I’d better get this posted while it’s still summer, what with all the summer commentary about how to be your own teacher. Legs crossed, arms in a triangle–how far can you go and still keep your balance? Or maybe that question stops making sense, and you can go wherever you want to go.
Kicking off a new series aimed at twisting things around, growing taller, and getting that spine of yours more supple. With a special shout-out to cousins who find it interesting to grow taller. This is a variation on a familiar kind of lesson, but it is a new variation, I promise.
Taking the idea of turning around the axis into another orientation (lying on our backs, rolling to the side), and playing with some flexion along the front diagonals: you’ll get an interesting view into your shoulders with this one! Like an x-ray machine, only kinaesthetic, with zero radiation exposure!
I’m surprised I haven’t recorded this one yet–a classic lesson, with a few quirks specific to the San Francisco Evening Class notes I recently acquired. In the first two weeks of the current series, we’ve done lessons heavy in one direction or the other (flexion, extension); this third lesson puts a twist into things–and gives us a whole new level of coordinating flexors and extensors.
This is a recording you can come back to and add your own embellishments: turn your head with and against; the same with your eyes (make four combinations of head/eyes….). Add some see-saw breathing. Stay with your knees to the side and lift/lower each shoulder, or lift your head with your interlaced hands, or slide your head and arms from side to side (side-bending). The challenging thing when making variations by yourself is to choose one or two simple ideas and stick with that, with the same patient pace of exploration you get in the recordings.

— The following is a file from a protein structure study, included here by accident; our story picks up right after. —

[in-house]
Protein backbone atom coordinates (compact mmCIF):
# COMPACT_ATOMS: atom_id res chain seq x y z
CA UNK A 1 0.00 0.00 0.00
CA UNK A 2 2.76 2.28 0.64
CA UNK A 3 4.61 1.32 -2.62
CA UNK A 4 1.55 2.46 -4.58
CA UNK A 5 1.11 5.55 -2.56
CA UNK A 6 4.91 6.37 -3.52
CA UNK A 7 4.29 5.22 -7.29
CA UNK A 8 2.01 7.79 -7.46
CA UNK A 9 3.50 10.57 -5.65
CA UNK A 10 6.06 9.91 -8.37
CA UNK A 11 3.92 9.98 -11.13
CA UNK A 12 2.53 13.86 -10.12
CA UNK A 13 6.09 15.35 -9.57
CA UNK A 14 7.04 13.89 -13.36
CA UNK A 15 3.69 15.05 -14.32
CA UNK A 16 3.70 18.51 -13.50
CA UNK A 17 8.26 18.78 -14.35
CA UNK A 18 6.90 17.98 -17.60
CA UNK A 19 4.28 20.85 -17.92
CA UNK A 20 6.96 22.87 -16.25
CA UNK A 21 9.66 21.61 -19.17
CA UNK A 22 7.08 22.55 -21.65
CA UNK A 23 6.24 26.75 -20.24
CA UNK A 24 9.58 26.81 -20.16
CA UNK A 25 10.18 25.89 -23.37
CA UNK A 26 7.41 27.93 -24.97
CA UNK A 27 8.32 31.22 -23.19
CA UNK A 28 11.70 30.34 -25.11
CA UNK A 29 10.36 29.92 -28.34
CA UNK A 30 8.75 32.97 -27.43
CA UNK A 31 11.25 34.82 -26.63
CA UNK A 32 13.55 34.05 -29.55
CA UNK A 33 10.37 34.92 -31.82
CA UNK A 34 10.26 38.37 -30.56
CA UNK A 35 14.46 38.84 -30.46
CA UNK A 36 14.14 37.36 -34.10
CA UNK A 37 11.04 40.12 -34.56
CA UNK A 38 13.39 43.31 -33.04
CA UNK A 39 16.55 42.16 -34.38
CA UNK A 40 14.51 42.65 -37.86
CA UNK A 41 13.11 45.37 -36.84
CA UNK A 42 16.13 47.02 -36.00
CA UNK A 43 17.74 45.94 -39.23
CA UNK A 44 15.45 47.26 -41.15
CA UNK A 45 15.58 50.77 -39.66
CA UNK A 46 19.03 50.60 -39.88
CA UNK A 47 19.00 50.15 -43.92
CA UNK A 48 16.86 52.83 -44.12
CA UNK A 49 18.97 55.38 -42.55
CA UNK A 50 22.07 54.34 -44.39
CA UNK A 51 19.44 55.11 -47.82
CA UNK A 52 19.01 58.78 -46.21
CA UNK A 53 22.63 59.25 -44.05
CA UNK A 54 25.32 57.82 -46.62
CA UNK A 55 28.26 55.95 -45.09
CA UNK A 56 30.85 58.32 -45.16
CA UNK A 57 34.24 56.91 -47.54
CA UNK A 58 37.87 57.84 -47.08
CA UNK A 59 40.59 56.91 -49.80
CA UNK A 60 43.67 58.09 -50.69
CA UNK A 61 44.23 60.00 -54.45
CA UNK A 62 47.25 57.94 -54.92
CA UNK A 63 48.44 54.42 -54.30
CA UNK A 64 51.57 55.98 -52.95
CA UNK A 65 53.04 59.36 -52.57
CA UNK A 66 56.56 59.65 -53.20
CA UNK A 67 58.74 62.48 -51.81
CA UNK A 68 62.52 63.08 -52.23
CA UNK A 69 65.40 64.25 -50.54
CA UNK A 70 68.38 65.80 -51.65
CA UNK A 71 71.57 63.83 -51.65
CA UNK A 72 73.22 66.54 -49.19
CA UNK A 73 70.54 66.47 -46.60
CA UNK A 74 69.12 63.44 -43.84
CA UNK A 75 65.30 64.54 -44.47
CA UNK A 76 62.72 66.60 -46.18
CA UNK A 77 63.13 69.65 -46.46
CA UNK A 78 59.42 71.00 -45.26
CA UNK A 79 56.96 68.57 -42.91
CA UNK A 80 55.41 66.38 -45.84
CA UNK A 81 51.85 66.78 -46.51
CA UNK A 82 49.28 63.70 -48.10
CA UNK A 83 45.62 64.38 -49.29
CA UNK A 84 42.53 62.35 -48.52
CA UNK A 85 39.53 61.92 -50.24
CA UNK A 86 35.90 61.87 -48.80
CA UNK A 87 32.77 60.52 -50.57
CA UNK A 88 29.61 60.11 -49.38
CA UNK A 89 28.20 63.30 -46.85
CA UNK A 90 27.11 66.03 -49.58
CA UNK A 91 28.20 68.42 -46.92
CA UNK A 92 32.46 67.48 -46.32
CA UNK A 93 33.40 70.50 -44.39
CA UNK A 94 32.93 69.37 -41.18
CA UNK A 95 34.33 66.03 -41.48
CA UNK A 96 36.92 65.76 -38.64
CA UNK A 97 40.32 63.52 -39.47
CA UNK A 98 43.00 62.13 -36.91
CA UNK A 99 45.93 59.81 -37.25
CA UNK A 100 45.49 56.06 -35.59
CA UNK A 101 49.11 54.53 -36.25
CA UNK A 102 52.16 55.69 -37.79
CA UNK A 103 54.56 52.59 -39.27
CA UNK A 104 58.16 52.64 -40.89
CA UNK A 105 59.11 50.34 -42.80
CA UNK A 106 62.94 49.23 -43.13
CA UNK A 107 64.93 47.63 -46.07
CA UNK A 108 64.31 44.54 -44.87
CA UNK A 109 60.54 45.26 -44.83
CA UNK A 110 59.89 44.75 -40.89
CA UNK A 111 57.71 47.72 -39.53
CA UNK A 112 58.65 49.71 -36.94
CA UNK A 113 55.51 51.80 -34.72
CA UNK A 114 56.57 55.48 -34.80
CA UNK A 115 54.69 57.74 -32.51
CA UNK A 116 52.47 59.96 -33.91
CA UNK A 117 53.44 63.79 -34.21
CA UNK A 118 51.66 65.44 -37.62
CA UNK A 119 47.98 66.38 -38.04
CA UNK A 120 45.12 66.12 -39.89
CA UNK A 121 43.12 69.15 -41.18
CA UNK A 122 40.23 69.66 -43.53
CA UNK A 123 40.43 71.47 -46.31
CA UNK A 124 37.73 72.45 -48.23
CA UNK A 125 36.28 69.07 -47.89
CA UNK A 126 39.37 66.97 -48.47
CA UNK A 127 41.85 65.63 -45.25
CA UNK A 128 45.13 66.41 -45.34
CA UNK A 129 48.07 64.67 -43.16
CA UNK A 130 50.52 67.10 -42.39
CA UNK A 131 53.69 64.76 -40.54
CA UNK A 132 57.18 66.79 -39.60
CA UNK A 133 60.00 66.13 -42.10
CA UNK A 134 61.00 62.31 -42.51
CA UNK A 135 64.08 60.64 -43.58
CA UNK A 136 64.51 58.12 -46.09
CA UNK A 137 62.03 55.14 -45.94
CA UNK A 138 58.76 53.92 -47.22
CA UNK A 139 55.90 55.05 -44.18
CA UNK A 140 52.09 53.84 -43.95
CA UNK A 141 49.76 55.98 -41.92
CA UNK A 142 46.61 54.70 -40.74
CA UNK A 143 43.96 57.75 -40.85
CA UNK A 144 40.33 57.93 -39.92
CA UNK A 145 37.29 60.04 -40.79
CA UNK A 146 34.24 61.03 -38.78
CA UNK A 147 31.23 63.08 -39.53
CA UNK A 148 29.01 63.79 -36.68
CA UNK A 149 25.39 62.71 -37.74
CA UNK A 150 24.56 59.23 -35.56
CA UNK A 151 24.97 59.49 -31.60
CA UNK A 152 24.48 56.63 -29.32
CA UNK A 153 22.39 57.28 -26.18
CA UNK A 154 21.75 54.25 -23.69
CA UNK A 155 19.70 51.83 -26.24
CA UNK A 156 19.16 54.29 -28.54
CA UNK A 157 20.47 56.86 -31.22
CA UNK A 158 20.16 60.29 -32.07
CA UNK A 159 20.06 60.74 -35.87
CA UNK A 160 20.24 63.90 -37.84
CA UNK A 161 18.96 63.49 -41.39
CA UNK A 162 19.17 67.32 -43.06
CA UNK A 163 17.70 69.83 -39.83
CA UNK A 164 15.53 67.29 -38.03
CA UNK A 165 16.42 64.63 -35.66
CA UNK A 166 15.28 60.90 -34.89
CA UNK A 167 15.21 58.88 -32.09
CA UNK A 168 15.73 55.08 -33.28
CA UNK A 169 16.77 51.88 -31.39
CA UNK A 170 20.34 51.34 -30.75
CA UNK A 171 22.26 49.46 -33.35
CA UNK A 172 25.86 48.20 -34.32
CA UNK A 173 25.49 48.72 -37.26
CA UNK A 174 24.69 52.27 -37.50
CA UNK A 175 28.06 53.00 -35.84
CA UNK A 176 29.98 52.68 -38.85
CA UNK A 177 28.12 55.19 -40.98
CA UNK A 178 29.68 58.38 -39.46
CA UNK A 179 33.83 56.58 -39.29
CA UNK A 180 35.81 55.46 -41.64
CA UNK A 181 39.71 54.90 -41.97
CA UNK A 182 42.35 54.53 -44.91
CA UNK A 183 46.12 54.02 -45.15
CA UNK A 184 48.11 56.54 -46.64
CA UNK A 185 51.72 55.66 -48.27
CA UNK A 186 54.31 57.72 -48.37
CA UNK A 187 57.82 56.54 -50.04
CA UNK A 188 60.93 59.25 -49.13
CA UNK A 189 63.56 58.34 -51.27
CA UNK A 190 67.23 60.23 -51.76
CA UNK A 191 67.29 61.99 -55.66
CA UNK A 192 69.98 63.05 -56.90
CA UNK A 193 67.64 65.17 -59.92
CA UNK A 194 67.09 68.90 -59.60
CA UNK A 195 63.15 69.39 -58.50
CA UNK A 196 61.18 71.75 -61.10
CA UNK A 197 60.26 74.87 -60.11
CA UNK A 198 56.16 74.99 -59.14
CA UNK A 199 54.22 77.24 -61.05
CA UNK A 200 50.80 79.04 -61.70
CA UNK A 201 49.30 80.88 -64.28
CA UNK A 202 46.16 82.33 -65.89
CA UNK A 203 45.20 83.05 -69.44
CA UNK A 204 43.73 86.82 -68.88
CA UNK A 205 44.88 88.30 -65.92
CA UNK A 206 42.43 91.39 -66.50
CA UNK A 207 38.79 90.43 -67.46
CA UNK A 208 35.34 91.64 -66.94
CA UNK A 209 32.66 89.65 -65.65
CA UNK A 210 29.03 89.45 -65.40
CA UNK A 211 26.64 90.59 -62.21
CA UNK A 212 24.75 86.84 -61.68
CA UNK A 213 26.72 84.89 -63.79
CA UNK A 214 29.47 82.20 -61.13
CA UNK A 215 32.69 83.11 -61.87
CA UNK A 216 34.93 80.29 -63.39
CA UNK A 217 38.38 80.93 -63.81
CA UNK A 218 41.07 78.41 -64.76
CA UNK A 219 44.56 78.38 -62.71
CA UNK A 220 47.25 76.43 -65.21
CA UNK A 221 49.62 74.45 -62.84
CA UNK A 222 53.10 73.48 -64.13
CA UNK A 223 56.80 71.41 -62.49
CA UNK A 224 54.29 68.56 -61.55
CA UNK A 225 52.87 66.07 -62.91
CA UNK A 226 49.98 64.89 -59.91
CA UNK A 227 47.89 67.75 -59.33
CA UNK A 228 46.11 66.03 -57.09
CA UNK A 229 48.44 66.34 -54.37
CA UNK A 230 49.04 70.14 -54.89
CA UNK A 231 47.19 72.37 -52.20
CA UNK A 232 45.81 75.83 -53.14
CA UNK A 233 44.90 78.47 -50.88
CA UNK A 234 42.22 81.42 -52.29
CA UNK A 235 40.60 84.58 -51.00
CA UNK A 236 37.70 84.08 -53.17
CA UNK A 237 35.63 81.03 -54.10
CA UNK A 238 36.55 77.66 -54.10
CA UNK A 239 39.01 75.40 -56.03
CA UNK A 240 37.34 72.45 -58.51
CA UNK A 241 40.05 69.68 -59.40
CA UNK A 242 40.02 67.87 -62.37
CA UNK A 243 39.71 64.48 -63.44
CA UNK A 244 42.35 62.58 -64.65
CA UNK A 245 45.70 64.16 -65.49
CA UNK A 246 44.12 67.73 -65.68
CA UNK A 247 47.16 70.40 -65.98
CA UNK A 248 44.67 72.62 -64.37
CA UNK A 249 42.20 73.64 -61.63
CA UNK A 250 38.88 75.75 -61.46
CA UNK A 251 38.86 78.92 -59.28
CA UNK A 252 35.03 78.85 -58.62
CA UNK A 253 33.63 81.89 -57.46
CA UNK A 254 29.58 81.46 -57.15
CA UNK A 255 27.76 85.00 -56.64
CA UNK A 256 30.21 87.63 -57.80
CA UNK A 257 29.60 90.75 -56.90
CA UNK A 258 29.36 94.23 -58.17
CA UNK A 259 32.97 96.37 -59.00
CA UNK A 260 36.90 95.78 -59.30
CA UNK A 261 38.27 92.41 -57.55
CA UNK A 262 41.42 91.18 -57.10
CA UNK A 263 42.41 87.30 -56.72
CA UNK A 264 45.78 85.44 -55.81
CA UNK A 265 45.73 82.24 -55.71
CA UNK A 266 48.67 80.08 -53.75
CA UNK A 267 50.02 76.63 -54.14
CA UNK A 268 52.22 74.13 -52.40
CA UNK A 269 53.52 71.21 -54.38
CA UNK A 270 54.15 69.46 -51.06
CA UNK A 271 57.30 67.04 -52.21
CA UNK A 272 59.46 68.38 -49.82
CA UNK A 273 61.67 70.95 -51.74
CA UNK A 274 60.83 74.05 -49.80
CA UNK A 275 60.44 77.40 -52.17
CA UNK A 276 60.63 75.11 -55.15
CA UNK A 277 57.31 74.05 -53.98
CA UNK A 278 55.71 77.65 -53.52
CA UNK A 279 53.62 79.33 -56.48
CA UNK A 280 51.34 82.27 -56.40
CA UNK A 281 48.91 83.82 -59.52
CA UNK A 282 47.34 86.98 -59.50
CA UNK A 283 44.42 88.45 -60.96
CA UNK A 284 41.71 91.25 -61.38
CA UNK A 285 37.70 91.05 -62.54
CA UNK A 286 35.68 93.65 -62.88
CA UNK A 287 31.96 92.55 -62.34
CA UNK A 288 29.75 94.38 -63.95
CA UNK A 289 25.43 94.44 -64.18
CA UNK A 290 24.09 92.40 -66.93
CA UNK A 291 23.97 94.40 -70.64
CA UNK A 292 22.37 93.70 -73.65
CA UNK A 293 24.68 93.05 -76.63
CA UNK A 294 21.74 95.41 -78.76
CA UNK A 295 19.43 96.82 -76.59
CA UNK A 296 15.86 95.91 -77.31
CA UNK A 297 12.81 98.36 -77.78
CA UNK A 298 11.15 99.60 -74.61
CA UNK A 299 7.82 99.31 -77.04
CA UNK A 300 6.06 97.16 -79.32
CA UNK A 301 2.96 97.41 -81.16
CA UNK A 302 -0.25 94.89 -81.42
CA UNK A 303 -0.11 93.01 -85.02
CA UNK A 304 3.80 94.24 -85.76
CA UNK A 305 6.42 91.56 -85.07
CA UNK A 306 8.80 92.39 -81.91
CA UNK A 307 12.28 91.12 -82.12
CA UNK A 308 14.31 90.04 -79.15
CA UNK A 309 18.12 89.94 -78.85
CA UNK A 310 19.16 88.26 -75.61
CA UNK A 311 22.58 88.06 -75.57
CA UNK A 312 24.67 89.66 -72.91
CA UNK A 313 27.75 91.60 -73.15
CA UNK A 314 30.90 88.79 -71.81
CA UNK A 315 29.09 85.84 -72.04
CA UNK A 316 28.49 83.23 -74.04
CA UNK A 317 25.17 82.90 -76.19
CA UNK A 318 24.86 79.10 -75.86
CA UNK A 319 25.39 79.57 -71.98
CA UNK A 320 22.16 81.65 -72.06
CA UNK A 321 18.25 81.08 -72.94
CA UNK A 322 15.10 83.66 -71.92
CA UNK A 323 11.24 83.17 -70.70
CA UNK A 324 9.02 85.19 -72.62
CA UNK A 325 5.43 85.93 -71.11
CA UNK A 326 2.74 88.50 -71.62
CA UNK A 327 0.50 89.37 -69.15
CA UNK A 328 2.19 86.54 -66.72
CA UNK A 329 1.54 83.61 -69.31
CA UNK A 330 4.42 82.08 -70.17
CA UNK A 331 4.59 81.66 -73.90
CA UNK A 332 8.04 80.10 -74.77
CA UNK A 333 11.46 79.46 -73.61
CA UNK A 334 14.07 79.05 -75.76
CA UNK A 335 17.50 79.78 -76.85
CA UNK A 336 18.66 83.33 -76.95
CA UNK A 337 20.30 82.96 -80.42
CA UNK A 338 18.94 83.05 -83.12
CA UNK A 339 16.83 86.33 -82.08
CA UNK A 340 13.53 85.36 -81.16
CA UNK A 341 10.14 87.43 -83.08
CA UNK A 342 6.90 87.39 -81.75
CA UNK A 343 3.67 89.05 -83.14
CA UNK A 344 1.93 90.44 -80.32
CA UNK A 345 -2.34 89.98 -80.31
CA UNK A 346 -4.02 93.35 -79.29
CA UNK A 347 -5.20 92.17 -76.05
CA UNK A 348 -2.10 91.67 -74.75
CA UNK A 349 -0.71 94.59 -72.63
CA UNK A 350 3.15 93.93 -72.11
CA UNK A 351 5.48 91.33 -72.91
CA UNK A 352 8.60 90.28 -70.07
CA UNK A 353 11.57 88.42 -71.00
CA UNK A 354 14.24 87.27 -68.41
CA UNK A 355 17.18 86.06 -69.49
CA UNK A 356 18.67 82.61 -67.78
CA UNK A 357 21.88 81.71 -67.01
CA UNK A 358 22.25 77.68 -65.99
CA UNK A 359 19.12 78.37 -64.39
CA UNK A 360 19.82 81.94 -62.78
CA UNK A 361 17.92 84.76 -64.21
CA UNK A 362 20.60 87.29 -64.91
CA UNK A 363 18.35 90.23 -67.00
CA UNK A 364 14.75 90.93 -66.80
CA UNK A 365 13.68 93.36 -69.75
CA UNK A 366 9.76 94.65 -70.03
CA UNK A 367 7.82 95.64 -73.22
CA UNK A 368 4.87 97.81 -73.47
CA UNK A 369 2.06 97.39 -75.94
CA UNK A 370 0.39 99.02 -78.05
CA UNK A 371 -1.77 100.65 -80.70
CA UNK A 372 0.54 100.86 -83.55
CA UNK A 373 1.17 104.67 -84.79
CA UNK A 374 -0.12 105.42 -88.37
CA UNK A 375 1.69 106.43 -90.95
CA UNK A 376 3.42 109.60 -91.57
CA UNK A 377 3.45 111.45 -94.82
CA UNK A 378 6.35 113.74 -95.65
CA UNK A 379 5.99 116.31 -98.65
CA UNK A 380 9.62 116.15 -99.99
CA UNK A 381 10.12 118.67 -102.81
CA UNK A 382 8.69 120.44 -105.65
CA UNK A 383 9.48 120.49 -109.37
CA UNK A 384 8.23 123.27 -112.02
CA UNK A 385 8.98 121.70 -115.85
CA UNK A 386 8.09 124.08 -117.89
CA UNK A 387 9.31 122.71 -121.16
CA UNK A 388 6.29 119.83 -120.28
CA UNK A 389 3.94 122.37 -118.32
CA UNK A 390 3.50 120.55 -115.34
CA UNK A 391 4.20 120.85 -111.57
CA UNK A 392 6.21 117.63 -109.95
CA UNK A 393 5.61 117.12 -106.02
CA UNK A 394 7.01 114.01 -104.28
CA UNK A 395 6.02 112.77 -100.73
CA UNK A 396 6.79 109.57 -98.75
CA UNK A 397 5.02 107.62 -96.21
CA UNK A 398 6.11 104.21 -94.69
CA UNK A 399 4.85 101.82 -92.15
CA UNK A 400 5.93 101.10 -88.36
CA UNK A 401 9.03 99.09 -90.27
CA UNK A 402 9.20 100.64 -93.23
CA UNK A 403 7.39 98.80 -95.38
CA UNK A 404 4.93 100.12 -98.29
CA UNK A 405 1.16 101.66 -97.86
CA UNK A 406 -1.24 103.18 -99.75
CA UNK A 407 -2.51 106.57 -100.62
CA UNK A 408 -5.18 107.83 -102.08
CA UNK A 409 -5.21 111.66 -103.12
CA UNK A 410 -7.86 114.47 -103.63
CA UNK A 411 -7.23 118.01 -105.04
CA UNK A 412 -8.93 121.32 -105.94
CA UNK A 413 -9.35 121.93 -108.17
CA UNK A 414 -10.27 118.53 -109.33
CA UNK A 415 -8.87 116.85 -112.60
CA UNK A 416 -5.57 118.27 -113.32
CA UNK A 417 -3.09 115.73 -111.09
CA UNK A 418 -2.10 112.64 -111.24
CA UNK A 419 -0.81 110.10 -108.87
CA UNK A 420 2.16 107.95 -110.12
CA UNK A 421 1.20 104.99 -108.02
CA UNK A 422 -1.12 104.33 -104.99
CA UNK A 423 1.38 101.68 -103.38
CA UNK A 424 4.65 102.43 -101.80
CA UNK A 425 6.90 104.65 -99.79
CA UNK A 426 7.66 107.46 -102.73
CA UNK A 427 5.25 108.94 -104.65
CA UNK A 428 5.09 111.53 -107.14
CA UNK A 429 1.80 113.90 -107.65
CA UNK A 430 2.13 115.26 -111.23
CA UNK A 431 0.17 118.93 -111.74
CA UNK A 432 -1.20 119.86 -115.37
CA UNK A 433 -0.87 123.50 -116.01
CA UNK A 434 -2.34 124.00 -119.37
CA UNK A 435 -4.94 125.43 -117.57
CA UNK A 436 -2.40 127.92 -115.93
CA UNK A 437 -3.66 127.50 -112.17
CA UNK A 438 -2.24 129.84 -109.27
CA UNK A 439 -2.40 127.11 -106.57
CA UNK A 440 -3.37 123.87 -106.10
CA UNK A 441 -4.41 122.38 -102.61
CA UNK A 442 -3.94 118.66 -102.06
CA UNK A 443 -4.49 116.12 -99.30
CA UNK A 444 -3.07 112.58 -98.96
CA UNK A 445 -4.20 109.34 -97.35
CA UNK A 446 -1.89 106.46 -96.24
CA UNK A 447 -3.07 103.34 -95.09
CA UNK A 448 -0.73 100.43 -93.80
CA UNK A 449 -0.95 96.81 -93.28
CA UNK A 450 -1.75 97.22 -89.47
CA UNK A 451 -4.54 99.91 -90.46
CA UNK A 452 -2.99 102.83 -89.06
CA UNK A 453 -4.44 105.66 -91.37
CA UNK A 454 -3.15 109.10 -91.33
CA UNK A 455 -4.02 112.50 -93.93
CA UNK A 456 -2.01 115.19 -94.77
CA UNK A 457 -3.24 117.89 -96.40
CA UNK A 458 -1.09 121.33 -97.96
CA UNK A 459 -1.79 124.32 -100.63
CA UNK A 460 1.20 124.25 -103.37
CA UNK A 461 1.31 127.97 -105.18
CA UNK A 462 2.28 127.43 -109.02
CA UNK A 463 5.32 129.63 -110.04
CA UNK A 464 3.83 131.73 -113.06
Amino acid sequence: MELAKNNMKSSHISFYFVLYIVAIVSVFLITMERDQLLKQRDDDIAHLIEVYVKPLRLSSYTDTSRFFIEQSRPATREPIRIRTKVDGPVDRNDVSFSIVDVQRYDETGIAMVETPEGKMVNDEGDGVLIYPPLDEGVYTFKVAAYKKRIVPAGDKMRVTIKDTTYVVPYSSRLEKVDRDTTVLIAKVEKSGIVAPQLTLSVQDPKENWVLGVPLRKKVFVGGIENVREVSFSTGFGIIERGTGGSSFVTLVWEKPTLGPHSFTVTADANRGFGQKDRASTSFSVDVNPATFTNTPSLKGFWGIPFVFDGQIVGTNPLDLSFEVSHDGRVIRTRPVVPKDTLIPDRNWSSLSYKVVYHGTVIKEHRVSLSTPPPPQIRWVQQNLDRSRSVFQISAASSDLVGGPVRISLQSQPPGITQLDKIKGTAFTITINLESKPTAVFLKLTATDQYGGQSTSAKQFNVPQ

The recording quality is not the same as the last few weeks–I was missing my mic, so recording just with the internal mic on conference room setting.
Oddly enough, this lesson takes place largely lying on the back. So “on the side” doesn’t refer to the position of the lesson. This lesson follows on the lesson On the side, the sternum becoming flexible, which “really is” on the side. That lesson achieves some amazing differentiation of the abdominal muscles in light of deep reflexes; this one continues around the torso, rebalancing the work of the abdominals and the back extensors. Between working on these two lessons this month, I got more for myself around Moshe’s idea of the chest hanging off the spine than I ever have from ATM before (it’s usually a post-FI feeling from a great practitioner, one that is tantalizingly transformational, but that I can’t find again after a few weeks). We embarked on a month of the spine, and I ended the month feeling I knew the function and freedom of the abdominal muscles beyond anything I’ve done before.
I’m very excited that Ron Renz has begun teaching with me at the Yoga Loft’s [[Wednesday evening ATM class]]. And he’s contributing to the recorded ATMs.